Houston Methodist. Leading Medicine

Foot FAQ

Question:

Do fusions of the big toe joint really work? My doctor is suggesting that I have one but my neighbor had one and is not doing well.

Answer:

Fusions of joints, including the joint between the big toe and foot, are most often done because of degeneration of the joint, which causes substantial pain and mobility problems for the patient. There are different techniques that can be used for joint fusion, depending on the problem with the joint, the surgeon, and the available materials. No two patients are alike, so even if they have the same procedure done, with the same materials, they will not necessarily have the same outcomes. What happened to your neighbor could be due to any number of issues and they may not necessarily happen to you. To make your decision, bring your concerns to your surgeon and ask questions. The decisions should be based on what is best for you though, not what happened to someone else. Robert M. Greenhagen, DPM, et al. Immediate Ambulation after a First Metatarsophalangeal Joint Fusion Using a Locking Plate: Technique and case reports. In The Foot and Ankle Online Journal. April 2010. Vol. 3. No. 4.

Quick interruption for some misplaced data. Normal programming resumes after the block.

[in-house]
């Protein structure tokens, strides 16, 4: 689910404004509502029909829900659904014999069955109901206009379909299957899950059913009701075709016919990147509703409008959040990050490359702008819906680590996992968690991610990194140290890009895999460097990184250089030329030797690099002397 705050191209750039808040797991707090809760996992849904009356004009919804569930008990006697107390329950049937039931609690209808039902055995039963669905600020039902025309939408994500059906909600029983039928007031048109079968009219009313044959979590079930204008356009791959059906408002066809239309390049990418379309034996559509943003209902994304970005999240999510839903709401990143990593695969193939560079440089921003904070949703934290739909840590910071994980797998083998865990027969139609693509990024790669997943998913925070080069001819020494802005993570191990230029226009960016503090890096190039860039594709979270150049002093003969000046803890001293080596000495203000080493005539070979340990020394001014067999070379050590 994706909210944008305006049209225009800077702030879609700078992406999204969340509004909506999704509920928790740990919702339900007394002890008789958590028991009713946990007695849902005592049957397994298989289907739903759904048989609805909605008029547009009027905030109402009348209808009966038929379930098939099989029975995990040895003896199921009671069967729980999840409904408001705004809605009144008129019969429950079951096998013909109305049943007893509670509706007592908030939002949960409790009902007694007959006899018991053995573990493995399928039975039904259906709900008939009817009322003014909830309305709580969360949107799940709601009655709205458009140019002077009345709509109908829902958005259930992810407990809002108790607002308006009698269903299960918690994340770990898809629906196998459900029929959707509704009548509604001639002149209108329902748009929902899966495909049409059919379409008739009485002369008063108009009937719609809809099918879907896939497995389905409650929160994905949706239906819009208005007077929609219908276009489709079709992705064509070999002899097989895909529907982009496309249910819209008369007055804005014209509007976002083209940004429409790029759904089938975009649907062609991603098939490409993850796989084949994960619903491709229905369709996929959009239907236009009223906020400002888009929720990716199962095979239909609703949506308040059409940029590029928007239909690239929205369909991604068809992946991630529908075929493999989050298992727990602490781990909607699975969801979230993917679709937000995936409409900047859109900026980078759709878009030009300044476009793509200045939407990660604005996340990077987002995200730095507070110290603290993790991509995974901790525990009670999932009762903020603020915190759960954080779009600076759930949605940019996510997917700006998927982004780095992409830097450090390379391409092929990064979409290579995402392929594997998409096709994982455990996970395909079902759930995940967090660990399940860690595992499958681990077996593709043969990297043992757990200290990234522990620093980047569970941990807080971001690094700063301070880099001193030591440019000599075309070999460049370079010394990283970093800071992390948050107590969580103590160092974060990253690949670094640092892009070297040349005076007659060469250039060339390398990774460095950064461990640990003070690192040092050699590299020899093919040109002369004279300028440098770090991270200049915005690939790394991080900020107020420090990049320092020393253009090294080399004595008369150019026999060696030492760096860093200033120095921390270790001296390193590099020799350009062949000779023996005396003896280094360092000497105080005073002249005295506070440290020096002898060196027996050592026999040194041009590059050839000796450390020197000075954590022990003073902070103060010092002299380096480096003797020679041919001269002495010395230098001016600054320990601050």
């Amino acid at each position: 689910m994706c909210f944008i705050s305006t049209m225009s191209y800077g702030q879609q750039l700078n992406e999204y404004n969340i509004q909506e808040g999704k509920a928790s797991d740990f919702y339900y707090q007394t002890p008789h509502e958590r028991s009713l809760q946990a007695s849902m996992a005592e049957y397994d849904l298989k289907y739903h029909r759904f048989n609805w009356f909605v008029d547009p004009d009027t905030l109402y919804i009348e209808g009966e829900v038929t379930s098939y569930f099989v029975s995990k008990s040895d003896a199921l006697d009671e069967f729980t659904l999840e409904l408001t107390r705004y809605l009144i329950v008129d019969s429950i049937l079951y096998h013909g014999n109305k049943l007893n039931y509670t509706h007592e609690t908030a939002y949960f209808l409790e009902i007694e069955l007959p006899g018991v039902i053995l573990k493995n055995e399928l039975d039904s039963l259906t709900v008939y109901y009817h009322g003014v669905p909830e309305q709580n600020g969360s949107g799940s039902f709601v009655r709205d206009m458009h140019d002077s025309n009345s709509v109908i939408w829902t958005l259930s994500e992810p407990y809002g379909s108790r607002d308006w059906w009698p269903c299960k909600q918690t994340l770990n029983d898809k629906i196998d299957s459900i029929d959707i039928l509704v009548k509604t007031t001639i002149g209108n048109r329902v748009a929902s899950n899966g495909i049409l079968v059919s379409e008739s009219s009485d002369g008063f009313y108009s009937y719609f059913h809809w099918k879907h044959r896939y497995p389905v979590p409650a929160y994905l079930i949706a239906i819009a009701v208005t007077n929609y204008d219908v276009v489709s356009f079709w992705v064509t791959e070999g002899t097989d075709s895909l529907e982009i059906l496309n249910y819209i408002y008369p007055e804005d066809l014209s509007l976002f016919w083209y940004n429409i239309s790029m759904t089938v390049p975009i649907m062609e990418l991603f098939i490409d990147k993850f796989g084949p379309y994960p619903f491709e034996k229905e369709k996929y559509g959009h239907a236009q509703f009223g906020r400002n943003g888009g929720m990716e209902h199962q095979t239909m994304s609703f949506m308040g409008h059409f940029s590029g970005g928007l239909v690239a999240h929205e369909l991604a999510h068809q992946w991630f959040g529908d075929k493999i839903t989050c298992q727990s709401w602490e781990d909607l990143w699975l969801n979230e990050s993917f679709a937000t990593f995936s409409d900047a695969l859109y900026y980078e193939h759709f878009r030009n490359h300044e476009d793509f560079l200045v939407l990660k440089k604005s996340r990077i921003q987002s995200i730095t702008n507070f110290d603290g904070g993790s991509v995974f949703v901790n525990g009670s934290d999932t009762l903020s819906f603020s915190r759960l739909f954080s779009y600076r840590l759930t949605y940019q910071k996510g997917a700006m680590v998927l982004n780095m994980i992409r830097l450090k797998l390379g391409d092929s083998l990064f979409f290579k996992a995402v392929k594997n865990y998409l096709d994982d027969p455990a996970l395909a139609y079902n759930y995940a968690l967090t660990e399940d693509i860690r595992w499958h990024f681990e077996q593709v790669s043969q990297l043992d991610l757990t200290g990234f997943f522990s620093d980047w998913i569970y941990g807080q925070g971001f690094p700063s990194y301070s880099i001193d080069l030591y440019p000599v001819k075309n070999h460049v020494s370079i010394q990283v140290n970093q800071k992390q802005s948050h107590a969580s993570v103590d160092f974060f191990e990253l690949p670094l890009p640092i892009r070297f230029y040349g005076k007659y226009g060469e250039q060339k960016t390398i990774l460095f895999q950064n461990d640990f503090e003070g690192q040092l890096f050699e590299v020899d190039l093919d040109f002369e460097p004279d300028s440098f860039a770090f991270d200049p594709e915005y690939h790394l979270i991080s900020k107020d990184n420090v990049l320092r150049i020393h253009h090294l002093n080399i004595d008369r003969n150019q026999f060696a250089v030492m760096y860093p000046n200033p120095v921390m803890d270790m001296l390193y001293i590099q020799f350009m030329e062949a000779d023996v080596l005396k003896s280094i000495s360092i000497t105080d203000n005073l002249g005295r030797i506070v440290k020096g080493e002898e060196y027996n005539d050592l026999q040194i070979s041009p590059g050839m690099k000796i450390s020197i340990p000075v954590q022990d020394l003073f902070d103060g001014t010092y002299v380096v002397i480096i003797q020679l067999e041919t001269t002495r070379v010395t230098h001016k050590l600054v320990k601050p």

*Disclaimer:* The information contained herein is compiled from a variety of sources. It may not be complete or timely. It does not cover all diseases, physical conditions, ailments or treatments. The information should NOT be used in place of visit with your healthcare provider, nor should you disregard the advice of your health care provider because of any information you read in this topic.
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